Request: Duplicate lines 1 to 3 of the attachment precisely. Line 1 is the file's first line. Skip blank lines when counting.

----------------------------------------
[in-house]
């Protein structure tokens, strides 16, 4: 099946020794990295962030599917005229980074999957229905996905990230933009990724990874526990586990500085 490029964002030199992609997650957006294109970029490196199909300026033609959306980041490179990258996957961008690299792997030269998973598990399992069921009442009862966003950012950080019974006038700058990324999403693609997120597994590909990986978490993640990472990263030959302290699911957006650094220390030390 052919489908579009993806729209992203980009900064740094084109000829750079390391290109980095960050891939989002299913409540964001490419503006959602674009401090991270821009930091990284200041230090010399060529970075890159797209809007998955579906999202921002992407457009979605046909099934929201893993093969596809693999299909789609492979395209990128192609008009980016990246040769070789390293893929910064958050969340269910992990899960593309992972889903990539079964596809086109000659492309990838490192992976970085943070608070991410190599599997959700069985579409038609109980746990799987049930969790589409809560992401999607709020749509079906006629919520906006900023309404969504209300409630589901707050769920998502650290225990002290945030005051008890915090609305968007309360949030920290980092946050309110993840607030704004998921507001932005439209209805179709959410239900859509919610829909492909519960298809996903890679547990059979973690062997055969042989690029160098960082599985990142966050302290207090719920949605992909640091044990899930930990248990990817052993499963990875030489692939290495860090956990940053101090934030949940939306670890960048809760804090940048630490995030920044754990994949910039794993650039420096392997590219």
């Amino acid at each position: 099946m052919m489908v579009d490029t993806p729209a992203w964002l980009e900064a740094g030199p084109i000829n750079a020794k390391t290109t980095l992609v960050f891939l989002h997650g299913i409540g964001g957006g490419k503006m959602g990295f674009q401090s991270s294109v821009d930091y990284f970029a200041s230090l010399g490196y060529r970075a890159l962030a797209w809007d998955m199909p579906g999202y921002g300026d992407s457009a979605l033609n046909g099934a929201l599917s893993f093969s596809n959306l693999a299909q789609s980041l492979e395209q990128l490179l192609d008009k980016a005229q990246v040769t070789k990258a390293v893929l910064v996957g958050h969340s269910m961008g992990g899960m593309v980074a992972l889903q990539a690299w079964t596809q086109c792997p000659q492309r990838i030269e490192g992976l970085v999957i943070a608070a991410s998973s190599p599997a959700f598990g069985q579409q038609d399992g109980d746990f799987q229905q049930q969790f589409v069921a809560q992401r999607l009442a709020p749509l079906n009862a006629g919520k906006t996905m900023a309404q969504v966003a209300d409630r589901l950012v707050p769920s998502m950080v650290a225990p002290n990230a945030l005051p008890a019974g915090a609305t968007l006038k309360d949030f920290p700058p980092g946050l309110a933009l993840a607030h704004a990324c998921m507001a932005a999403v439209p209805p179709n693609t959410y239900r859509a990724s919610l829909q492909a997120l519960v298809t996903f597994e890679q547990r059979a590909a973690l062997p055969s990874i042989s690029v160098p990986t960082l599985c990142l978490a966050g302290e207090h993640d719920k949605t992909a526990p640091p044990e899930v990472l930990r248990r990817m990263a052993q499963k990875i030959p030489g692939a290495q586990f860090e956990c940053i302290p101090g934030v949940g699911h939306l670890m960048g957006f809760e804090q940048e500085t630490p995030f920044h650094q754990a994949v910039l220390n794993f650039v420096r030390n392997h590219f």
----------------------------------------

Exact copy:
[in-house]
């Protein structure tokens, strides 16, 4: 099946020794990295962030599917005229980074999957229905996905990230933009990724990874526990586990500085 490029964002030199992609997650957006294109970029490196199909300026033609959306980041490179990258996957961008690299792997030269998973598990399992069921009442009862966003950012950080019974006038700058990324999403693609997120597994590909990986978490993640990472990263030959302290699911957006650094220390030390 052919489908579009993806729209992203980009900064740094084109000829750079390391290109980095960050891939989002299913409540964001490419503006959602674009401090991270821009930091990284200041230090010399060529970075890159797209809007998955579906999202921002992407457009979605046909099934929201893993093969596809693999299909789609492979395209990128192609008009980016990246040769070789390293893929910064958050969340269910992990899960593309992972889903990539079964596809086109000659492309990838490192992976970085943070608070991410190599599997959700069985579409038609109980746990799987049930969790589409809560992401999607709020749509079906006629919520906006900023309404969504209300409630589901707050769920998502650290225990002290945030005051008890915090609305968007309360949030920290980092946050309110993840607030704004998921507001932005439209209805179709959410239900859509919610829909492909519960298809996903890679547990059979973690062997055969042989690029160098960082599985990142966050302290207090719920949605992909640091044990899930930990248990990817052993499963990875030489692939290495860090956990940053101090934030949940939306670890960048809760804090940048630490995030920044754990994949910039794993650039420096392997590219």
């Amino acid at each position: 099946m052919m489908v579009d490029t993806p729209a992203w964002l980009e900064a740094g030199p084109i000829n750079a020794k390391t290109t980095l992609v960050f891939l989002h997650g299913i409540g964001g957006g490419k503006m959602g990295f674009q401090s991270s294109v821009d930091y990284f970029a200041s230090l010399g490196y060529r970075a890159l962030a797209w809007d998955m199909p579906g999202y921002g300026d992407s457009a979605l033609n046909g099934a929201l599917s893993f093969s596809n959306l693999a299909q789609s980041l492979e395209q990128l490179l192609d008009k980016a005229q990246v040769t070789k990258a390293v893929l910064v996957g958050h969340s269910m961008g992990g899960m593309v980074a992972l889903q990539a690299w079964t596809q086109c792997p000659q492309r990838i030269e490192g992976l970085v999957i943070a608070a991410s998973s190599p599997a959700f598990g069985q579409q038609d399992g109980d746990f799987q229905q049930q969790f589409v069921a809560q992401r999607l009442a709020p749509l079906n009862a006629g919520k906006t996905m900023a309404q969504v966003a209300d409630r589901l950012v707050p769920s998502m950080v650290a225990p002290n990230a945030l005051p008890a019974g915090a609305t968007l006038k309360d949030f920290p700058p980092g946050l309110a933009l993840a607030h704004a990324c998921m507001a932005a999403v439209p209805p179709n693609t959410y239900r859509a990724s919610l829909q492909a997120l519960v298809t996903f597994e890679q547990r059979a590909a973690l062997p055969s990874i042989s690029v160098p990986t960082l599985c990142l978490a966050g302290e207090h993640d719920k949605t992909a526990p640091p044990e899930v990472l930990r248990r990817m990263a052993q499963k990875i030959p030489g692939a290495q586990f860090e956990c940053i302290p101090g934030v949940g699911h939306l670890m960048g957006f809760e804090q940048e500085t630490p995030f920044h650094q754990a994949v910039l220390n794993f650039v420096r030390n392997h590219f």